By taking one or two extra classes every semester, you’ll not only save money because you’re technically not paying for the extra education, but you may also be able to graduate early.
Another way to approach this is by taking classes during the summer. Because fewer students are interested in summer school, classes can be cheaper than during the regular school year.
5. Ask your school for more money
The financial aid award you receive from your school may feel final, but it is possible to appeal for more. Reach out to your college’s financial aid office and ask about your options for receiving more money to help you pay for school.
There’s no guarantee it will work out in your favor, but if you can make a good case for yourself, it is possible. Try to focus on why you’d be a good candidate for more aid and ask the office to consider potential changes in your family’s financial situation since the last time you received aid — unemployment, medical bills, bankruptcy and other financially-distressing events may improve your chances.
Cut expenses to make paying for college out of pocket easier
In addition to looking for creative ways to pay for college, it’s also important to keep your costs under control while at school.
- Live off campus to avoid higher rent costs of dormitories.
- Get on a cheaper meal plan or opt to buy your own groceries.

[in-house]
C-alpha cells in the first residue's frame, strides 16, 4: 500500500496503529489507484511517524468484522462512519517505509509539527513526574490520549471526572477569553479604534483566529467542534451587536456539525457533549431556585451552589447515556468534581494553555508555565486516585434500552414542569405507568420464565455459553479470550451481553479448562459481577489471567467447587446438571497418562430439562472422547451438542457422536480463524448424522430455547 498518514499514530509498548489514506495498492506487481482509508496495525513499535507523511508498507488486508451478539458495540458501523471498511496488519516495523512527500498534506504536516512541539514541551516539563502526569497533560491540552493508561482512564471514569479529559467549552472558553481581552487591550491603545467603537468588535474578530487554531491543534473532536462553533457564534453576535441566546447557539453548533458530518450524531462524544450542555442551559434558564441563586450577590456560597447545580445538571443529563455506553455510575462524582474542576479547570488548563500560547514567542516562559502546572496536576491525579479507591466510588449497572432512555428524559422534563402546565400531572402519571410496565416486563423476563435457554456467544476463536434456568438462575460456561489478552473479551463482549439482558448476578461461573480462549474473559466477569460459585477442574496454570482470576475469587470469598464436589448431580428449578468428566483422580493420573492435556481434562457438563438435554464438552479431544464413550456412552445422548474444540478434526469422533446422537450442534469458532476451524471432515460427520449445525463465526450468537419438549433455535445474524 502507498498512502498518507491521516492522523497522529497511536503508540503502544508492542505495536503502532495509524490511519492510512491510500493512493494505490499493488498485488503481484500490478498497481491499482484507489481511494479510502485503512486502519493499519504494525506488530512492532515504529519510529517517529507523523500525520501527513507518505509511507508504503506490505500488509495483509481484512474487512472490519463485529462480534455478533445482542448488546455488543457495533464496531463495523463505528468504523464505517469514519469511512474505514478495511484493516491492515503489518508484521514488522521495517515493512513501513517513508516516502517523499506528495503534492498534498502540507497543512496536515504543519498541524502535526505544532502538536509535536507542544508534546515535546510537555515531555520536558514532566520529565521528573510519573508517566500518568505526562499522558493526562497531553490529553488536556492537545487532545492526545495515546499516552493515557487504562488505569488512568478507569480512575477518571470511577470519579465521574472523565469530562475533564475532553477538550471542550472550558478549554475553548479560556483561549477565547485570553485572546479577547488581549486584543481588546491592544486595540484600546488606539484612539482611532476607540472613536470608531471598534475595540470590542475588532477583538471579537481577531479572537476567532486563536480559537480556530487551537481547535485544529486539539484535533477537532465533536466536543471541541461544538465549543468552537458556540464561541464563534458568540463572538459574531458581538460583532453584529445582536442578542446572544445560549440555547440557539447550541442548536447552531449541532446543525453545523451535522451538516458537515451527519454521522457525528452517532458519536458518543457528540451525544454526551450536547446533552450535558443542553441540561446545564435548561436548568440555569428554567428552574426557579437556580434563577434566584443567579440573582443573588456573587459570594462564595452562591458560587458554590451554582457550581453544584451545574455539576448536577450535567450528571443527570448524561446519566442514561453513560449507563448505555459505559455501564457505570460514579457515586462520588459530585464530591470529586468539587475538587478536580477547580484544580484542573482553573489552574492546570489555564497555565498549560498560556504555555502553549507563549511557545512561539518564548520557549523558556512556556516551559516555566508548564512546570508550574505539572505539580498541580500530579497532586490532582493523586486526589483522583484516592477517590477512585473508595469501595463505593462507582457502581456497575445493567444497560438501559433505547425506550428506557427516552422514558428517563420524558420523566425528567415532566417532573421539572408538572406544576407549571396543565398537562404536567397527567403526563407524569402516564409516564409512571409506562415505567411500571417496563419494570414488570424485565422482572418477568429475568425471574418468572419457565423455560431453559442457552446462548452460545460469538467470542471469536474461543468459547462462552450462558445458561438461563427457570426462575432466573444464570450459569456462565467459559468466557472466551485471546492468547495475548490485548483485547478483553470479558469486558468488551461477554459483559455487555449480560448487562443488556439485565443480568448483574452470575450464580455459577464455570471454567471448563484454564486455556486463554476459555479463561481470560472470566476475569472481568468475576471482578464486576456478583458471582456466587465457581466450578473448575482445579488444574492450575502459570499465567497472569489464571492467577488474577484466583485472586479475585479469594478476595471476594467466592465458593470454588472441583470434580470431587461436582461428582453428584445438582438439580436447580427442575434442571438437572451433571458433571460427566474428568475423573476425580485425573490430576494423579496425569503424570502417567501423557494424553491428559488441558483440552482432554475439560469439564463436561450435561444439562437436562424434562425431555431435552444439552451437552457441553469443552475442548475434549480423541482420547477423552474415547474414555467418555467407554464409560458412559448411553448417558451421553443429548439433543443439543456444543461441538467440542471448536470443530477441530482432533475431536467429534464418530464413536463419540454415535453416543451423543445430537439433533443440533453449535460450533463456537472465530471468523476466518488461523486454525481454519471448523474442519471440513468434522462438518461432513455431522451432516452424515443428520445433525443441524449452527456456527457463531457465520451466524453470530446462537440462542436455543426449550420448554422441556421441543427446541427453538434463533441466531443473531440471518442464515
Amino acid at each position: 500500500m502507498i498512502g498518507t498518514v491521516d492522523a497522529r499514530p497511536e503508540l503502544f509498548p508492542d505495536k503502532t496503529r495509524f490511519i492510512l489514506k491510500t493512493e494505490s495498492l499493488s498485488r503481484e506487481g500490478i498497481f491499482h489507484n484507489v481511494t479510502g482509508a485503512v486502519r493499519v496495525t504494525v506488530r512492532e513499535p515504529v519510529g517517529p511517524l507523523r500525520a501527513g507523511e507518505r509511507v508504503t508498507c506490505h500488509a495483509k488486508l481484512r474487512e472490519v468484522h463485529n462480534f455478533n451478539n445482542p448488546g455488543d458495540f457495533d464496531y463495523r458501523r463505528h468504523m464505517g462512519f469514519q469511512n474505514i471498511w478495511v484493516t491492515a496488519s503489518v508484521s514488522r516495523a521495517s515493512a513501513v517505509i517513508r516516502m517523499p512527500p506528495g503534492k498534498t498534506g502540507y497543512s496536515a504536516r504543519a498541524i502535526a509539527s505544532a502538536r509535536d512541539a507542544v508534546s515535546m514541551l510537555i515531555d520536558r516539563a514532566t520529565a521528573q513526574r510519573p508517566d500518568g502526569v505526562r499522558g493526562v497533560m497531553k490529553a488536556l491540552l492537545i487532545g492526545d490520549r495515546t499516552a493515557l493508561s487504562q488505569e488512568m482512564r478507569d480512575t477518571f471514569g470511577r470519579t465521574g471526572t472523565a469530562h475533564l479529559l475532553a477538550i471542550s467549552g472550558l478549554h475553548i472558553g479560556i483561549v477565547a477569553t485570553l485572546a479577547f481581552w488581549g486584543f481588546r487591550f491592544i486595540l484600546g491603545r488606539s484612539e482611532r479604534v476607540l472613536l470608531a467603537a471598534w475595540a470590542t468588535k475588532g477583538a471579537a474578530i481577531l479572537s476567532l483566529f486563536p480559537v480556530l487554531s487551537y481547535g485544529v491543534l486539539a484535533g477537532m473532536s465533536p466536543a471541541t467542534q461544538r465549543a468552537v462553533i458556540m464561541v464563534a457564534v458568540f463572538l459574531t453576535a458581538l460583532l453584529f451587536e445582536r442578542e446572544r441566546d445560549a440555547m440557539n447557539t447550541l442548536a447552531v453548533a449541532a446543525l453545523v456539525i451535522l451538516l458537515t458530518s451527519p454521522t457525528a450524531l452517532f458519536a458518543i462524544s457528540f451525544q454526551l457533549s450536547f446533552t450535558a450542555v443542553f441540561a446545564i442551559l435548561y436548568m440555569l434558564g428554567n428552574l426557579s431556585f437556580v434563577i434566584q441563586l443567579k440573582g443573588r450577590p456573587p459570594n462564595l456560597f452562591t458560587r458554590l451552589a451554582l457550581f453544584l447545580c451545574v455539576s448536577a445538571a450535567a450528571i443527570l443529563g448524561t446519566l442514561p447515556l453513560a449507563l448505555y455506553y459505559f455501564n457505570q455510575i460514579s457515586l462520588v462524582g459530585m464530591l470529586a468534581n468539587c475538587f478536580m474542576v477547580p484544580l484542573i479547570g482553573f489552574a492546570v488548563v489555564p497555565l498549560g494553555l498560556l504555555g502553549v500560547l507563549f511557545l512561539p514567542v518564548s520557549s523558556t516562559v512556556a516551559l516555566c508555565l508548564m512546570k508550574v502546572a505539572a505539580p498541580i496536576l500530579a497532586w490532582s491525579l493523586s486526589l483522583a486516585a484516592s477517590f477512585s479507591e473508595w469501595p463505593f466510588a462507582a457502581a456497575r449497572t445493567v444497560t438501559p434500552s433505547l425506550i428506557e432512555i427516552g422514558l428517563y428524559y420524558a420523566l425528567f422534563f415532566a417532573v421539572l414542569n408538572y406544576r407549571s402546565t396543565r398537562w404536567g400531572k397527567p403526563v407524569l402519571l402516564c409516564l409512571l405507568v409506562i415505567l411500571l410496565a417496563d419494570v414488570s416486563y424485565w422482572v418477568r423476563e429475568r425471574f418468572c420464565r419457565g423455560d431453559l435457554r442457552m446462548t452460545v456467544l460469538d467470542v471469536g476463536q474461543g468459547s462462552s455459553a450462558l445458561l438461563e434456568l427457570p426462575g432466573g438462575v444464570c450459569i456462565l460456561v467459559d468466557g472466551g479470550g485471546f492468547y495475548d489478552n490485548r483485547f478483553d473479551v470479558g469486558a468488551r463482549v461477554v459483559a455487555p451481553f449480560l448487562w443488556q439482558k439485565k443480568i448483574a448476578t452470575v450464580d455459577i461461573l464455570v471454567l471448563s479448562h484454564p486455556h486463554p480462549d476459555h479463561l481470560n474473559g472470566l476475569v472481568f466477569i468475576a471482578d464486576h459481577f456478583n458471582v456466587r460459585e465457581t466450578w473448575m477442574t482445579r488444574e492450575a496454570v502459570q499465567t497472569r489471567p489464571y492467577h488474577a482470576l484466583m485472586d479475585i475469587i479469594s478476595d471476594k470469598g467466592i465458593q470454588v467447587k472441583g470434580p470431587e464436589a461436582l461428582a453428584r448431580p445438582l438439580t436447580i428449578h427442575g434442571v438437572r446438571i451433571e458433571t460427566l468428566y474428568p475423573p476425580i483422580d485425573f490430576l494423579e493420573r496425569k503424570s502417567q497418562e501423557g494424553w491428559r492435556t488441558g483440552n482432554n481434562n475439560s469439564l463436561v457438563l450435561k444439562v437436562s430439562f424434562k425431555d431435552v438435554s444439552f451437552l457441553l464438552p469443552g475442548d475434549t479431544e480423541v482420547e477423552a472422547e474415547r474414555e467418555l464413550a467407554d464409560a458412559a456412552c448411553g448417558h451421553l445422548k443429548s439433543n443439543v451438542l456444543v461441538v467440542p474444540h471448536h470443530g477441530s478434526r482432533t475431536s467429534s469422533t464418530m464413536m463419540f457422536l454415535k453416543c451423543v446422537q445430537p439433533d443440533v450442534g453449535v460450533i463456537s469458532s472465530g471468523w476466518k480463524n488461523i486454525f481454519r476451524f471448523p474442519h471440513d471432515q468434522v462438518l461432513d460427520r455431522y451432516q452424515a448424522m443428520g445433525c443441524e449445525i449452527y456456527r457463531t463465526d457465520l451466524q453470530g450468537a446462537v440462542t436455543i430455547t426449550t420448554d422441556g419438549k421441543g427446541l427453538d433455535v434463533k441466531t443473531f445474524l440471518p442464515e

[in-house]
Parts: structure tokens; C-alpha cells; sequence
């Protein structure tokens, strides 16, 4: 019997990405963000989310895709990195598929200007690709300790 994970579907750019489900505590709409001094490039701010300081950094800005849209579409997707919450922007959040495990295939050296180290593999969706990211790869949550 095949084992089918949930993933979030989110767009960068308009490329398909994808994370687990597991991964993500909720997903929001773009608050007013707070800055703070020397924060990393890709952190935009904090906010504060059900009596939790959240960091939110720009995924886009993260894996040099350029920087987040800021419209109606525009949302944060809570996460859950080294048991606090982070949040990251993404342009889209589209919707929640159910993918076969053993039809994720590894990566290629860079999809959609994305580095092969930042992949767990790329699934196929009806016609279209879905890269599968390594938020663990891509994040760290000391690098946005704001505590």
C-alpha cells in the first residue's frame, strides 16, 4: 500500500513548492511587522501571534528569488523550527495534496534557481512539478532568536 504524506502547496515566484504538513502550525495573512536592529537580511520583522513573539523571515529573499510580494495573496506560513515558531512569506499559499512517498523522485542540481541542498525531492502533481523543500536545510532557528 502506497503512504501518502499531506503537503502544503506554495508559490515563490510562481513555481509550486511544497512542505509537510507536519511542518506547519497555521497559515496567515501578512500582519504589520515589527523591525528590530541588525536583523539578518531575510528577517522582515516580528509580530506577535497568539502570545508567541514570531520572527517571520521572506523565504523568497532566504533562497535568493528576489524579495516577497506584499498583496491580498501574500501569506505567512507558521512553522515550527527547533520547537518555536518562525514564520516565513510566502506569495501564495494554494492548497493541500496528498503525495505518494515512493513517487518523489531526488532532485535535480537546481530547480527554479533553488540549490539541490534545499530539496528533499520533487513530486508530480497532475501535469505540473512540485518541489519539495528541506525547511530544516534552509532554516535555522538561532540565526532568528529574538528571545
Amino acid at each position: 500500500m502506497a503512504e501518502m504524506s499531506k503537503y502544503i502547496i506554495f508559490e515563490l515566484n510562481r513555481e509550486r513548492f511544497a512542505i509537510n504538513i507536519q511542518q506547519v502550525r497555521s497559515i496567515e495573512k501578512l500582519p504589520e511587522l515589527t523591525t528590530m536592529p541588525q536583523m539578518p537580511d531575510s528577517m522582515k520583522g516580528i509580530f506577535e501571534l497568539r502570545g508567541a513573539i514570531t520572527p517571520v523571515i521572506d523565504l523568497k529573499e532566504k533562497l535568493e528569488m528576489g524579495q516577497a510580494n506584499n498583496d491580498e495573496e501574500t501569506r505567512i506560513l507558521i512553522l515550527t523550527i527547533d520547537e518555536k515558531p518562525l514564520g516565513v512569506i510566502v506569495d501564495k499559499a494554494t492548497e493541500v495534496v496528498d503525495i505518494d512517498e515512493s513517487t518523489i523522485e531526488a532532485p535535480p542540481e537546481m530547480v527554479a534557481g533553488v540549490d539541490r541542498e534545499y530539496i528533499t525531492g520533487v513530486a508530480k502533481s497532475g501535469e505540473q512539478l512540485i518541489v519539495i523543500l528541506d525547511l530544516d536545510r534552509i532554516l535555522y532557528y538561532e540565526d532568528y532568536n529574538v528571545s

- Create a budget for your expenses and set spending goals each month.
- Purchase your textbooks secondhand and try to sell them back at the end of each term.
- If you’re not considered a dependent by your parents, take advantage of education tax credits.
- Take college courses in high school to get a head start.
- Get on a low-cost phone plan through companies like Ting, Republic Wireless, and FreedomPop.
- Before you purchase something, check for student discounts.
- Take advantage of all the free services your college provides.
What to do if you need to use student loans
Paying for college out of pocket is ideal, but if you need to take out student loans, start with federal loans.
Offered through the U.S. Department of Education, these loans typically offer lower interest rates and better benefits than private student loans.
If you happen to max out your federal loan options and still need money, make sure you’ve exhausted all your other options to pay for college. If there’s still a gap after that, then it may be time to consider private student loans.
If you do need the support of private student loans, keep in mind that your eligibility is based on your creditworthiness. Because you might not have a robust credit history as a college student, that may mean getting a creditworthy cosigner to apply with you like a parent or relative.
Before applying for private loans, be sure to use Purefy’s Compare Rates tool to get interest rate offers from multiple lenders in one place. This tool makes it easier and faster to compare all your options and pick the best one available — with no credit check required.